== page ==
The Candy Man, the iconic Orient candy shop, is on the market. The business will close with the sale of the property.
Two adjacent commercial properties are for sale, listed at $2.5 million. One includes The Candy Man shop and the other includes a free-standing building. Both parcels, on Main Road just off of Village Lane in Orient, are zoned business and total just under half an acre. The family wants to sell both properties together, according to real estate agent Nicholas Planamento.
He emphasized that the Orient properties offer a lot of retail potential and said there’s been a lot of interest in the property so far. The business name is not for sale.
“The sellers have no interest in selling the family business name. They don’t mind allowing somebody to continue the business. They’re just not interested in selling the business name with the business,” Mr. Planamento said. “They want to protect it. That’s their family legacy.”
The Candy Man owners declined an interview. When asked why the business was put up for sale, Mr. Planamento said running a small business is a lot of work.
“At some point, I think you just get tired. And this has been going on for lifetimes,” he said. “So many things come and go. And it’s just a different world today. You know, this is something that really harkens back to an earlier time, certainly on the North Fork.”
The family-run candy-making shop has been established for decades. The current owner, Jim Michta, and his wife, Debbie, took over the business from his wife’s grandfather — the original candy man.
Mr. Michta told The Suffolk Times in a 2018 interview that his wife’s grandfather retired in Orient in the 1960s and started making chocolate rabbits in his garage as a side hobby. The rabbits were a hit and he bought a former gas station to convert into the candy shop.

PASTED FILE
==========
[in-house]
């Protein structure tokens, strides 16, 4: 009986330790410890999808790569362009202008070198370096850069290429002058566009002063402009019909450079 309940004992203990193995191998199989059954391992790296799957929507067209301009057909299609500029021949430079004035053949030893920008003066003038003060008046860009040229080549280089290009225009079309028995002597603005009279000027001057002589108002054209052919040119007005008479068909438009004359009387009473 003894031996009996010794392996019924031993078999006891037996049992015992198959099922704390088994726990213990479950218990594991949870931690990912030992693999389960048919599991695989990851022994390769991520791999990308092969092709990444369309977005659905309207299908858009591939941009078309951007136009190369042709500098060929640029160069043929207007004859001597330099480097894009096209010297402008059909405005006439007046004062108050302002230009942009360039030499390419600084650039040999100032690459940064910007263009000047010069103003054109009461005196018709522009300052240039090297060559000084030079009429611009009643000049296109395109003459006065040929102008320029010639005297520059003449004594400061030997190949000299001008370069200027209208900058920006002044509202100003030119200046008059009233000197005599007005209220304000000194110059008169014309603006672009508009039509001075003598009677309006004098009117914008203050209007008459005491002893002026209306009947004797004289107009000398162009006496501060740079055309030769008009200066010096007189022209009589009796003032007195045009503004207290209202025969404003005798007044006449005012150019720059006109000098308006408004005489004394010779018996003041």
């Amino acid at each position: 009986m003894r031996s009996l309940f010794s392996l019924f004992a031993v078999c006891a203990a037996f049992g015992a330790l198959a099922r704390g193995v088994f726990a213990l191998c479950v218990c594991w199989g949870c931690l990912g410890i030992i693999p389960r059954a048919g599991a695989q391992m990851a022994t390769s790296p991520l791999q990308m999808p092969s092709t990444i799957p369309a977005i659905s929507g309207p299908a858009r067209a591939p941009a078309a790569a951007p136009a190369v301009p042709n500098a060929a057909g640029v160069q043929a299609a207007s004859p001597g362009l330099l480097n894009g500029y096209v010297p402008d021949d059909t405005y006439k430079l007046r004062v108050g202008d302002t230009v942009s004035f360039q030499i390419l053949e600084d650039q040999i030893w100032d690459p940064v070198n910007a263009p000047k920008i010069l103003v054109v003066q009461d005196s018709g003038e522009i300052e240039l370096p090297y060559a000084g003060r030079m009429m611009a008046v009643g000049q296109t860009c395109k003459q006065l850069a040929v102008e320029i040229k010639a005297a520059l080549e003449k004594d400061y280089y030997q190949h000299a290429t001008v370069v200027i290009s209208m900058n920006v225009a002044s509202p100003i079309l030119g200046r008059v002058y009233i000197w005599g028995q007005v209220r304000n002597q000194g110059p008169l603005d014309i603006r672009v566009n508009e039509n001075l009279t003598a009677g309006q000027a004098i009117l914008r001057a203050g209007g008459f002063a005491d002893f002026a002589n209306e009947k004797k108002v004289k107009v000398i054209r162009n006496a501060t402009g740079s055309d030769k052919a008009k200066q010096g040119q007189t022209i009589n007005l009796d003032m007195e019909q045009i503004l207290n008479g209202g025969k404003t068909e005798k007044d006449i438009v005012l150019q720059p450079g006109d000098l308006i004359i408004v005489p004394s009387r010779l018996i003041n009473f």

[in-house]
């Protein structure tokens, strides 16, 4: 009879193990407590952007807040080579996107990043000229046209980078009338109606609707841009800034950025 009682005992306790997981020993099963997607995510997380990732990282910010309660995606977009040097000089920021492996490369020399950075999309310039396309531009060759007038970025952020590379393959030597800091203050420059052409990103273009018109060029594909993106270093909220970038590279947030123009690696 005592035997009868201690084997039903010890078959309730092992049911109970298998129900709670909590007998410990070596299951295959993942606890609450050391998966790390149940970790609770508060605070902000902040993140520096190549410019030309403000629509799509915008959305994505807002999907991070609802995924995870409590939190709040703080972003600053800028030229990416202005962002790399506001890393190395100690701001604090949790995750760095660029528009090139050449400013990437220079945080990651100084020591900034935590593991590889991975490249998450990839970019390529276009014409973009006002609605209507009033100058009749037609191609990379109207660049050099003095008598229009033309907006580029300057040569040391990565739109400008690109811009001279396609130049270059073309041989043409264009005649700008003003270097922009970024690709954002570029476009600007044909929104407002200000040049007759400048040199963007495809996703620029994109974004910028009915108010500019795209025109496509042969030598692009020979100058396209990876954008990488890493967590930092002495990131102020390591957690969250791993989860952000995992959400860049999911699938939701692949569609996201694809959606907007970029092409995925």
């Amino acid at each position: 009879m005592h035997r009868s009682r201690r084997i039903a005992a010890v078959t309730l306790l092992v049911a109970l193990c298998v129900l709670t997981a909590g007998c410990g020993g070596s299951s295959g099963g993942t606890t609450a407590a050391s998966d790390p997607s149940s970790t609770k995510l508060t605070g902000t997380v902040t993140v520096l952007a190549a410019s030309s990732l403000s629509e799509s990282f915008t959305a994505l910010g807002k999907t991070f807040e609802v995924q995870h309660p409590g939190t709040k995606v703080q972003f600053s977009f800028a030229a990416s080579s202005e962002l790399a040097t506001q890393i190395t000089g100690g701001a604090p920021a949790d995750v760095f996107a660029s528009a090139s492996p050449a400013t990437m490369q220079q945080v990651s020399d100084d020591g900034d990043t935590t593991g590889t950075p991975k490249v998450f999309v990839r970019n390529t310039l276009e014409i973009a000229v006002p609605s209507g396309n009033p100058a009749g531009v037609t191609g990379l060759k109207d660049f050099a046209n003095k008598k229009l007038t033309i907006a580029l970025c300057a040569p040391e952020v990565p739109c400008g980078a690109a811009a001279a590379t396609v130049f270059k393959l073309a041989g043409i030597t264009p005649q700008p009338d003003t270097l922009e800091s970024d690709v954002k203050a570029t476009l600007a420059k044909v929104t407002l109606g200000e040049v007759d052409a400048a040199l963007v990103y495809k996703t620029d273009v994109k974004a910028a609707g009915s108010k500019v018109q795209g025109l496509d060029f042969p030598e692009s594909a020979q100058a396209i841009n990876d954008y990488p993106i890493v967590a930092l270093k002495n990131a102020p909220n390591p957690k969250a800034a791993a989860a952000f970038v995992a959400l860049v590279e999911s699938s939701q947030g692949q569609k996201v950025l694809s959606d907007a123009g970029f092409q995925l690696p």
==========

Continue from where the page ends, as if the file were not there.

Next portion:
Mr. Michta said his mother-in-law and father-in-law ran the store for about 10 years, before he and his wife moved to Orient and eventually took over making the candy.
“We’ve been out here since 1988. It’ll be 30 years this year,” he said in 2018. “Time is flying by. It’s just a matter of time, you figure out the routine for a while. We’ve figured out what we need for each season.”
For a “Work We Do” article, Mr. Michta said he makes creams and jellies on Mondays; cuts and rolls them on Tuesdays, to be set overnight; and then dips them in chocolate on Wednesdays. On Fridays, Mr. Michta and his family make the barks, peanut brittles and anything else that might be needed.
“It’s one of the only candy shops that makes candy here. Every rabbit here is made for Easter right here and we make the chocolate baskets. We don’t make things like jelly beans or gummy bears, stuff like that; but a lot of the stuff we make right here and sell here, fresh,” Mr. Michta said. “I enjoy it. It’s just a sweet, sweet job.”